Here a standard demo/prototype of my tests using Lent Algorithm !

After 20 years of Keith Lent paper, remains a great choice :-)

https://www.youtube.com/watch?v=6ns5K1FHtd4

Att,

Eder

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Sent From The Moon and Written With My Thumbs !


On Thu, Jan 17, 2019 at 6:31 PM robert bristow-johnson <
r...@audioimagination.com> wrote:

>
>
> ---------------------------- Original Message ----------------------------
> Subject: Re: [music-dsp] Auto-tune sounds like vocoder
> From: "Eder Souza" <ederwan...@gmail.com>
> Date: Thu, January 17, 2019 6:46 am
> To: "A discussion list for music-related DSP" <
> music-dsp@music.columbia.edu>
> --------------------------------------------------------------------------
>
> > When I read the original patent US5973252A (Pitch detection and
> intonation
> > correction apparatus and method), in the vague description of how the
> pitch
> > shift is made, I wondered if everything seemed to be as simple as I would
> > be imagining...
> >
> > For pitch shift (auto Tune):
> > Just get the fracional period, use the fracional position period to cut
> off
> > or add periods whithout apply overlap and add (just splice and add/remove
> > in the exact period position, yeah this is why do you need a very strong
> > pitch detector, to join or discard in the exact period position to not
> get
> > clicks), this will expand or compress the signal, then now just resample
> > the signal to pitch shift (Ok now the formants go down).
>
> this is the standard kinda time-domain pitch shifting that goes by a
> variety of names: TDHS, maybe WSOLA.  it's what Eventide originally did
> (and i think what Autotune originally did).  when you splice out a period,
> that is time-compression (which speeds things up) and then for a pitch
> shifter, you have to resample that to slow down the time-compressed audio.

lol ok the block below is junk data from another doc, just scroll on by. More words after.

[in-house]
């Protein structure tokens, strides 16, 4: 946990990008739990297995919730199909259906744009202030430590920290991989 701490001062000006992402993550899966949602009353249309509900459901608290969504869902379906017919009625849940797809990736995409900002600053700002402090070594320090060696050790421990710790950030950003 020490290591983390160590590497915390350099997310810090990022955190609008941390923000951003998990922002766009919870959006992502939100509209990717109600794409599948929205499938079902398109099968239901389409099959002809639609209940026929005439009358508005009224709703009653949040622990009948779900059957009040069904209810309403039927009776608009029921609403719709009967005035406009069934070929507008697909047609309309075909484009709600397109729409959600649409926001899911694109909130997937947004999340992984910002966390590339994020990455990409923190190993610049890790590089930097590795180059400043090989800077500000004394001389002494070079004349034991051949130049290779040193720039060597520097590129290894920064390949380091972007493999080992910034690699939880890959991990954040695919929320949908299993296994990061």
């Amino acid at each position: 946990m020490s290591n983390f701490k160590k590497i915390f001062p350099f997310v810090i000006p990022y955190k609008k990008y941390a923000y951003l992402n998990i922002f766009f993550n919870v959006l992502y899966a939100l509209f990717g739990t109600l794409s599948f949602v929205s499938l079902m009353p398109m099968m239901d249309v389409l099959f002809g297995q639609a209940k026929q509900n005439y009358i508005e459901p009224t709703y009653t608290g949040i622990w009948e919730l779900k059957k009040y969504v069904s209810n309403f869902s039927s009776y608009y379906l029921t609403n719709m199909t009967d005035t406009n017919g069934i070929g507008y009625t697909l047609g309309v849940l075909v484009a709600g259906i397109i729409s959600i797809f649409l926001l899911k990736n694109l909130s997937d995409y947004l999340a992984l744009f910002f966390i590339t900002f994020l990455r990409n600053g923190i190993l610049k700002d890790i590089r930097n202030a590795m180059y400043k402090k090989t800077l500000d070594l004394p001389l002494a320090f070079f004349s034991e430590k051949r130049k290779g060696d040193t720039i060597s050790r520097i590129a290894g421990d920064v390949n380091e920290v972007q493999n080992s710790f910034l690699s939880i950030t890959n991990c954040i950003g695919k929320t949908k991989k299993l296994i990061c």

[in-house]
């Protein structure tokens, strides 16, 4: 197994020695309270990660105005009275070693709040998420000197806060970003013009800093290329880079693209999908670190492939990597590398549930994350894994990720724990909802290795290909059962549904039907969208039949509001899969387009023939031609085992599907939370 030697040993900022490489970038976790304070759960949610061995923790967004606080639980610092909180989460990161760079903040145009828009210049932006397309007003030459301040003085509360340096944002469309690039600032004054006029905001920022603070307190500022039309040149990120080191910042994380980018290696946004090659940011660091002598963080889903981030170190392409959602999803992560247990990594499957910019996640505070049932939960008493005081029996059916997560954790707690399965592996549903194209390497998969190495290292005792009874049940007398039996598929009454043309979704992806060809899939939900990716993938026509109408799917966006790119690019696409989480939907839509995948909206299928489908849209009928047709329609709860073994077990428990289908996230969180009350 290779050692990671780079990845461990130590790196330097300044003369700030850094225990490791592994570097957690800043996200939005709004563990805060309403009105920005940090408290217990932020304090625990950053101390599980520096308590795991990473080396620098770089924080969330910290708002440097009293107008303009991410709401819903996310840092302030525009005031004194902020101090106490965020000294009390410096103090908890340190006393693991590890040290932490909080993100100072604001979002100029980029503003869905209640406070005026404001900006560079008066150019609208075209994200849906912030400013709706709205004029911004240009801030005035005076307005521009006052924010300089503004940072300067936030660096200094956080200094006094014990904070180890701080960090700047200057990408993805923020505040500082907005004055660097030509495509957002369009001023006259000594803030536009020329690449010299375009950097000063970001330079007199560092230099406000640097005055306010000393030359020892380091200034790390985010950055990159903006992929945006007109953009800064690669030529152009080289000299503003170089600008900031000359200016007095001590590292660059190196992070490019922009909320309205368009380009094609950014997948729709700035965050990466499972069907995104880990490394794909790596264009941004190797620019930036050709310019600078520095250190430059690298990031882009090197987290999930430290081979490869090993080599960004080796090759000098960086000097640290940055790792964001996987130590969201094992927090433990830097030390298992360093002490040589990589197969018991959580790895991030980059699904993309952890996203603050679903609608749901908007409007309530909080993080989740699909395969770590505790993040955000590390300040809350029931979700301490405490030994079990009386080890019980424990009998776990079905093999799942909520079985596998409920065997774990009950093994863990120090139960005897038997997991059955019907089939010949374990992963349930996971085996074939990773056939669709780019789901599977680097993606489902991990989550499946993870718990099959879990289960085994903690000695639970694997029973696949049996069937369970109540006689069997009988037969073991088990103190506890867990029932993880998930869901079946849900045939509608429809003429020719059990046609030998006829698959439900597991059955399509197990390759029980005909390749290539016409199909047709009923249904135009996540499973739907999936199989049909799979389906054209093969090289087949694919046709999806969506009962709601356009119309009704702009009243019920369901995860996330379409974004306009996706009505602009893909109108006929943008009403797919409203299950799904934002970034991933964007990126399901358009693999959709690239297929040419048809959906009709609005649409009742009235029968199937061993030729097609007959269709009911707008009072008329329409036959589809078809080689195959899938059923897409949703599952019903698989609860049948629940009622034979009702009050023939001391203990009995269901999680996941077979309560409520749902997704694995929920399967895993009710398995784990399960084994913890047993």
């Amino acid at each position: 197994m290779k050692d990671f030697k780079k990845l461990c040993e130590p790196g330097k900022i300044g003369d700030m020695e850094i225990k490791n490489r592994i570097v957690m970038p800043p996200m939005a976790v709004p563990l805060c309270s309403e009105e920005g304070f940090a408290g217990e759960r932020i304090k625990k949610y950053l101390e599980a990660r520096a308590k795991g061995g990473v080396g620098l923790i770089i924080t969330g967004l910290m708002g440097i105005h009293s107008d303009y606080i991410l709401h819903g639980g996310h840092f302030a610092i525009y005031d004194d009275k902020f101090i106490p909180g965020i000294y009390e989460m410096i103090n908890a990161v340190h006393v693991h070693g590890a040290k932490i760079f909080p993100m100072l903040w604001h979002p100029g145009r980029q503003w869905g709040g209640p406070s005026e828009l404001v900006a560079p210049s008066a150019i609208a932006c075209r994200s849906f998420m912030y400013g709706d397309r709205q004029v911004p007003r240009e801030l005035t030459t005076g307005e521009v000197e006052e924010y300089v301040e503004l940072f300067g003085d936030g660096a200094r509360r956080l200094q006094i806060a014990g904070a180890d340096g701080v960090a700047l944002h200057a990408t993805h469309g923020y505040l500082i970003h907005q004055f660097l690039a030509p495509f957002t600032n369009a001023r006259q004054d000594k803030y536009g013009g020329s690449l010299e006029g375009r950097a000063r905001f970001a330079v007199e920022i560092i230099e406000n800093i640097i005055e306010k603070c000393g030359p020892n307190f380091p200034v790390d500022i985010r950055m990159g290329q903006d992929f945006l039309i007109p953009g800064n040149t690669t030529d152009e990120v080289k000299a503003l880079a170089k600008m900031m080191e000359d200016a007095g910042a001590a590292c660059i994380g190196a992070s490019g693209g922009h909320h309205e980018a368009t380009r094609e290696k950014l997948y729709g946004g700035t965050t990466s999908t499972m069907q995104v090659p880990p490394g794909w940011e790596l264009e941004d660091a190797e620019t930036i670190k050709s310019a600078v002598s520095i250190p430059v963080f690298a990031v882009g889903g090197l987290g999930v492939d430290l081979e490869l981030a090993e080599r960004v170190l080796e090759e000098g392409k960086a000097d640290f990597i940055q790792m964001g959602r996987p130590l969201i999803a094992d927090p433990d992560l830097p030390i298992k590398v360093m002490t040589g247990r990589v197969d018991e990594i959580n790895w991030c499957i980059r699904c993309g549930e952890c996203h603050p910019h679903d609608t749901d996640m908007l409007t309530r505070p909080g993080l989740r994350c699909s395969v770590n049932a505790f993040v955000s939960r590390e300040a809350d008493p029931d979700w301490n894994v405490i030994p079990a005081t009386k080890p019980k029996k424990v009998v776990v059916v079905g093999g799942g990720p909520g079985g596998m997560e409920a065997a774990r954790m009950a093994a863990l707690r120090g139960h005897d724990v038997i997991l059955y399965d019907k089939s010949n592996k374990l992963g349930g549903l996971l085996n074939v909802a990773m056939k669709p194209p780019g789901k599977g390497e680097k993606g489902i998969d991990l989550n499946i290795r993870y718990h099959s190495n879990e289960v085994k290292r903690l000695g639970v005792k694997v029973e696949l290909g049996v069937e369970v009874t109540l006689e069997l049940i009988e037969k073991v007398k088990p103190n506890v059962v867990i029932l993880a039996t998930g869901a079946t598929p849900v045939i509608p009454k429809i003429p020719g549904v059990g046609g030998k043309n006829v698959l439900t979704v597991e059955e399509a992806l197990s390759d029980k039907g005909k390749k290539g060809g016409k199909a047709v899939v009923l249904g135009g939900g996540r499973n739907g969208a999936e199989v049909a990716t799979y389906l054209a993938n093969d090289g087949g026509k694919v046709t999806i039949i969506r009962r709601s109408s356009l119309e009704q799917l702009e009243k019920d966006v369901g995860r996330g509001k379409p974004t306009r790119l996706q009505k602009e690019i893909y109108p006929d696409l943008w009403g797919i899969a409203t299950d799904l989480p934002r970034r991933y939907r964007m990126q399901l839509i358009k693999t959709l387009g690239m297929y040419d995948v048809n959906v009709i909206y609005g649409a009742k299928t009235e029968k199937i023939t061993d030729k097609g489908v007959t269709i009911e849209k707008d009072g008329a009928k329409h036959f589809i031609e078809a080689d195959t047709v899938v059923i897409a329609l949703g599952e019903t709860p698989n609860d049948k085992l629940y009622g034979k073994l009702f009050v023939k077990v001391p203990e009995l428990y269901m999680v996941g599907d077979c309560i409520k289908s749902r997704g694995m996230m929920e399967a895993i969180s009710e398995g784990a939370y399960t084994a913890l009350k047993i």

> that moves both the pitch and the formants down.  for upshifting you are
> spicing in an extra period (which is time-stretching) and then resampling
> that to speed it up which moves the pitch and formants up.  in this method,
> the cycles of the quasi-periodic waveform or stretched or scrunched in the
> resampling.  and in this method octave errors might not hurt you because
> all that means is you splice in or out two entire periods, instead of one,
> and it's still a reasonably glitch-free splice.  this is particularly the
> case for WSOLA, which is not directly worried about the pitch at all, but
> in Waveform Similarity (which *is* indirectly related to pitch).
>
> this is different than the Lent/Hamon method (sometimes called PSOLA), in
> which you window off a single cycle and call it a "wavelet" or a "grain".
> you do *not* stretch nor scrunch that wavelet or grain (unless you *do*
> wanna move the formants) but output the most current wavelet or grain,
> overlapping and adding, at the rate of the output pitch.  when upshifting,
> there is more overlapping and some grains will be used twice.  when
> downshifting, there is less overlapping and some grains will be skipped and
> not used.
>
> >
> > So I think that the current effect "Robotic or vocoded" happens when you
> > try change the formants (warping to original formants or just warping to
> a
> > new position).
> >
> > In the past I write the Keith Lent code to do Auto Tune(pitch correction)
> > and my results are cool...
> >
> > PS: I wrote to test the pitch detector described in the patent above
> (just
> > to proof of concept), and yeah this works great!
>
> well, i dunno where Autotune is now, but back in the '90s, i thought it
> sucked (the Wave Mechanics products, PurePitch and PitchDoctor were much
> better).  and Autotune back then did not use the Lent alg, so if there was
> a lot of shifting (like 3 or 4 semitones or more), Autotune definitely
> munchkinized the voice.
>
> --
>
> r b-j                         r...@audioimagination.com
>
> "Imagination is more important than knowledge."
>
>
>
>
>
>
>
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